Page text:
Wednesday, June 29, 2005

Research & Development Centers in Cyberjaya

Many multinational companies have realized the benefits of “outsourcing” and “off-shoring” to the Multimedia Super Corridor (MSC), at the heart of which is Cyberjaya. World-class companies like Shell, HSBC, Ericsson, Fujitsu, NTT, DHL, British-American Tobacco, Prudential, Standard Chartered Bank, EDS, IBM, Nokia, Western Union, Hewlett-Packard, Intel, Satyam, Unisys and BMW are among the long list of companies that have regional data-processing or customer-service centers in Malaysia, mostly within the MSC. These companies see Cyberjaya as an emerging regional outsourcing center.

The MSC is also attracting technology of an advanced kind. Like Motorola’s Malaysia Software Center, which began operations in mid-1999. The Center’s domain of excellence includes software applications and network management solutions in 2G, 2.5G and 3G Wireless Communication Systems, and embedded test software applications for portable wireless devices as well as for automobiles.

Motorola (Malaysia) employs more than 250 software engineers, of which over 98 per cent are Malaysians. Managing Director S Surya says, “Fifty percent of the engineers we employ have had foreign education. Malaysian engineers graduated from countries like Australia, U.K, and even IITians from India have come to work here.” He adds that the employee turnover is less than 10 percent, which makes it a good proposition to set up R&D base in Malaysia.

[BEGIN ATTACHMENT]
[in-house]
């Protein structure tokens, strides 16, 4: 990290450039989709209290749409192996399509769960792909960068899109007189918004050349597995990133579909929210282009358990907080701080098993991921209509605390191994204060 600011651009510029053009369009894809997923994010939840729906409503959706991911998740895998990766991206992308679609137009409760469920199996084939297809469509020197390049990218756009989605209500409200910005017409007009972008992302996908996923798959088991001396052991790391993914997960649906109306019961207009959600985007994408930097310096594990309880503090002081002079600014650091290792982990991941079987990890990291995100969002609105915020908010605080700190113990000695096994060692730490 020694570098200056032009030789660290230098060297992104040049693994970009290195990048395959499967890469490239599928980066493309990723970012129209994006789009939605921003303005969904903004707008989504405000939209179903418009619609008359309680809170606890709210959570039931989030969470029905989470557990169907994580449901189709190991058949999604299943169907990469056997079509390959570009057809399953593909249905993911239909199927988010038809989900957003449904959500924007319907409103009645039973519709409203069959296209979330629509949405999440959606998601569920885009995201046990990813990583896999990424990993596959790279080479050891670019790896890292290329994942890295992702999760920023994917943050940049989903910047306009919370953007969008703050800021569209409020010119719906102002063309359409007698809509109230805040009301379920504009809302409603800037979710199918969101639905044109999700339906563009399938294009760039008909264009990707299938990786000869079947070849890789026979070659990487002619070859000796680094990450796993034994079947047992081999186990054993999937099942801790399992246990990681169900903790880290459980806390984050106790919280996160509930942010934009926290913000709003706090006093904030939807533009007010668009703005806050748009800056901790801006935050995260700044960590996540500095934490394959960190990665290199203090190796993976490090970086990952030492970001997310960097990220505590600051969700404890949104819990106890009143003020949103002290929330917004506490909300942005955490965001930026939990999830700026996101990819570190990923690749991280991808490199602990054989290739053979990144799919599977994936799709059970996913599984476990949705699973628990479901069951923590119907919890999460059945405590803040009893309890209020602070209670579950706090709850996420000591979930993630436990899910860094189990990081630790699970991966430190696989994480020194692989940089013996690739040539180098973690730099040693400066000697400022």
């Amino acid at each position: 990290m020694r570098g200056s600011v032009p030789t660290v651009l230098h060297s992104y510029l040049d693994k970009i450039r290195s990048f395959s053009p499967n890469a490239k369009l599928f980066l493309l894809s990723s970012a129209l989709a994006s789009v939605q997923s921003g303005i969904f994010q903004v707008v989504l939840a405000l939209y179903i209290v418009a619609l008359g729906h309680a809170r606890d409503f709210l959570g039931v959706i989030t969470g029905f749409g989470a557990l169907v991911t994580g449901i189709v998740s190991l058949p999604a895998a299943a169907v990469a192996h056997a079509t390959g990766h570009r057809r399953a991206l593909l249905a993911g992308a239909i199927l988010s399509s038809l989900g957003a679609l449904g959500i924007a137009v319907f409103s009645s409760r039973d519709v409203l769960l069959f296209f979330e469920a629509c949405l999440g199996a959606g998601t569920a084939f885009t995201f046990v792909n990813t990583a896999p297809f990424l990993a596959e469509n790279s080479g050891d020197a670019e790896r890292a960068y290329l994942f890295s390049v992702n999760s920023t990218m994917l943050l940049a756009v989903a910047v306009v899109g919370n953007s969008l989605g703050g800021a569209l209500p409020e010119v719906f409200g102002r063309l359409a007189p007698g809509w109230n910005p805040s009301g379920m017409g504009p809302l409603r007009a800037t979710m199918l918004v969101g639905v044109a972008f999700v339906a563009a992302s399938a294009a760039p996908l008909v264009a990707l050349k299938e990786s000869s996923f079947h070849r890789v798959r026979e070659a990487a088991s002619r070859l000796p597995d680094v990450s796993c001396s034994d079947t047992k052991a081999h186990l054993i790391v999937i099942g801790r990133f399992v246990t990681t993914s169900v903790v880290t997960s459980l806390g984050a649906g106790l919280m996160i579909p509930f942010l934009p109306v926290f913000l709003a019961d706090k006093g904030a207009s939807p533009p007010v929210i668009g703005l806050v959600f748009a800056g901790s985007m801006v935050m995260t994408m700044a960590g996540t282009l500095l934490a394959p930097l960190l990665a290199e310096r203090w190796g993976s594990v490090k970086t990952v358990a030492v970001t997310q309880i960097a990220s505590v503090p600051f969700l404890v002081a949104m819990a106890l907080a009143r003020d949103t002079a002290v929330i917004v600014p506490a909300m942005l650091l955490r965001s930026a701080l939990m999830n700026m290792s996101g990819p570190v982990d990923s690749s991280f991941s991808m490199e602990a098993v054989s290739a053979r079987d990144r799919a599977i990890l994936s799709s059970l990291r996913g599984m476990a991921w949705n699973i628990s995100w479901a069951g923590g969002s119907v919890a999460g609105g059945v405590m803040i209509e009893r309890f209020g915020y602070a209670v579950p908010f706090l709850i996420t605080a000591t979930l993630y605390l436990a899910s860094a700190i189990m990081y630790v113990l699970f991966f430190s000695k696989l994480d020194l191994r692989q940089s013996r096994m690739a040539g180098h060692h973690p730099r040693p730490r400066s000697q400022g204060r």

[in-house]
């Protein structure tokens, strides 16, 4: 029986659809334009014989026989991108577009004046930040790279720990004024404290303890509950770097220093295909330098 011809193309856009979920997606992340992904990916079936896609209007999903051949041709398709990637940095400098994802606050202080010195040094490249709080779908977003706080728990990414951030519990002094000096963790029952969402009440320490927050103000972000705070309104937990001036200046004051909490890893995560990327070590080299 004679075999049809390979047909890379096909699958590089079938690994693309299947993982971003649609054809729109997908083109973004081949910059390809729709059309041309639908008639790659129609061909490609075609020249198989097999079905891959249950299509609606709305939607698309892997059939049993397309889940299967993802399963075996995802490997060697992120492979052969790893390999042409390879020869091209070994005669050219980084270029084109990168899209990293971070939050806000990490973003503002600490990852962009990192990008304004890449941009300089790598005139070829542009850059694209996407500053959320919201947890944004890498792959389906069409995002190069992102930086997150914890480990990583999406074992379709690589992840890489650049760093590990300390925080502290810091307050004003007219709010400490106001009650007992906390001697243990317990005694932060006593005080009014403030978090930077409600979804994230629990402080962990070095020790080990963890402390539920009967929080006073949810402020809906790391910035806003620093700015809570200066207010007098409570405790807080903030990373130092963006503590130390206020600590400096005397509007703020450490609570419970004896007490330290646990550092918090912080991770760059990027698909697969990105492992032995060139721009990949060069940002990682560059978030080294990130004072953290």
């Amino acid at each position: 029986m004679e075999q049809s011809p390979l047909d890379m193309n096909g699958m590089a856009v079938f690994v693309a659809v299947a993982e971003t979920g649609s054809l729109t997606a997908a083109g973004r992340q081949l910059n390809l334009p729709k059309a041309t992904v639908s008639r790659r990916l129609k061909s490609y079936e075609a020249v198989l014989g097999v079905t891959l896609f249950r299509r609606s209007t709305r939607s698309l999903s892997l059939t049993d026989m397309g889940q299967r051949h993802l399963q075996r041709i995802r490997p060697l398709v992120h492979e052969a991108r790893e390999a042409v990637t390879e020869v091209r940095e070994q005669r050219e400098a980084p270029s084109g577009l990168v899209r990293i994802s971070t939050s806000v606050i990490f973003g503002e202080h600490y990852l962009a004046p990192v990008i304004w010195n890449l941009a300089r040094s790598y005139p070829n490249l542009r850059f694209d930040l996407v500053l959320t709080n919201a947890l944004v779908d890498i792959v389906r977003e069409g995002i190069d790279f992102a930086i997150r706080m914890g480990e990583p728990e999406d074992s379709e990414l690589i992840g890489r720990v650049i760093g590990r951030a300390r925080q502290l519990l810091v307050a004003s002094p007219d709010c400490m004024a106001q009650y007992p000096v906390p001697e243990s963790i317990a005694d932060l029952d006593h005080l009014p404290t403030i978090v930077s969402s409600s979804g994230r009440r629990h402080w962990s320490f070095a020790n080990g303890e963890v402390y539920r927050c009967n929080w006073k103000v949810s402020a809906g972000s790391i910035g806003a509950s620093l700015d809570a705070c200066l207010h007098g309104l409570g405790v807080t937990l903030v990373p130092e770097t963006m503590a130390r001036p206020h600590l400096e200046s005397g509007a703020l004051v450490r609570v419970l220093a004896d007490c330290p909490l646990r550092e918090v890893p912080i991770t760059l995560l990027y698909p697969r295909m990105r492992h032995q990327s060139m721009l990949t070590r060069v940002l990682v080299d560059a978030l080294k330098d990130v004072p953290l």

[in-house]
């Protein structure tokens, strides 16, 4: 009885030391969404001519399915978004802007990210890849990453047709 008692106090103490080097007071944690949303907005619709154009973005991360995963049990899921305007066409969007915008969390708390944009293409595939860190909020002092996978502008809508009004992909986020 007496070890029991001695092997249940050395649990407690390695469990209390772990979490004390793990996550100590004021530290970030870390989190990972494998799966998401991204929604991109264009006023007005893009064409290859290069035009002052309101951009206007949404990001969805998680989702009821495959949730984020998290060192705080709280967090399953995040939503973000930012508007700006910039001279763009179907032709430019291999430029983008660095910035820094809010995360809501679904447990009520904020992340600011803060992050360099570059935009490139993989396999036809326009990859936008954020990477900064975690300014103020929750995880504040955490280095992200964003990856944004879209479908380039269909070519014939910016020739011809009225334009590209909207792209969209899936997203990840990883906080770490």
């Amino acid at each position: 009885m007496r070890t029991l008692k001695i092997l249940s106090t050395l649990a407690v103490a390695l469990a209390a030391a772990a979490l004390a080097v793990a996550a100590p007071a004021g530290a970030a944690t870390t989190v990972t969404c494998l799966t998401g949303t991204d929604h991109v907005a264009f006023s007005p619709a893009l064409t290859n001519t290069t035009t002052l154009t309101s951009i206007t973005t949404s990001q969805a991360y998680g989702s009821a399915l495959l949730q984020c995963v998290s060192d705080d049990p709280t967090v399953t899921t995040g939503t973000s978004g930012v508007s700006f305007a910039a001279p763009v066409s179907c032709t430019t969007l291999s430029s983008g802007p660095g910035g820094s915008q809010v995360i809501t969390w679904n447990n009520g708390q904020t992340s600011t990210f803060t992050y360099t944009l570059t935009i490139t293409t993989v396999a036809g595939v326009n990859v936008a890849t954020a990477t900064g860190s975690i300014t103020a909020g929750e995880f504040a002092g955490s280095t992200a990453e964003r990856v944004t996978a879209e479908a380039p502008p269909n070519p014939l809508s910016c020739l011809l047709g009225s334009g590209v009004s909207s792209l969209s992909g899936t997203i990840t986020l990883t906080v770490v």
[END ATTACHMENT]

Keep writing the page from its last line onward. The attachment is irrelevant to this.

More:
Even Japan’s giant NTT is developing software and content for third-generation mobile phones out of its R&D center at Cyberjaya. “90 per cent of the 75 engineers at our development center are Malaysians. By doing product development here we get to the market faster,” says Hiromitsu Honda, President & CEO, NTT MSC.

Apart from R&D work, NTT also provides Internet services, especially to the large pool of Japanese manufacturing companies like Toyota that had already set up their operations in Malaysia.

Considering the economics of operating out of Malaysia, DHL Express has invested $52 million to set up its Asia Pacific Information Center in Cyberjaya. The Malaysian center serves as one of the three IT nerve centers in the DHL global network, along with London and San Francisco. The Malaysian center develops IT solutions to assist customers in handling their logistics needs and bringing better synergies to DHL’s operations in Asia.

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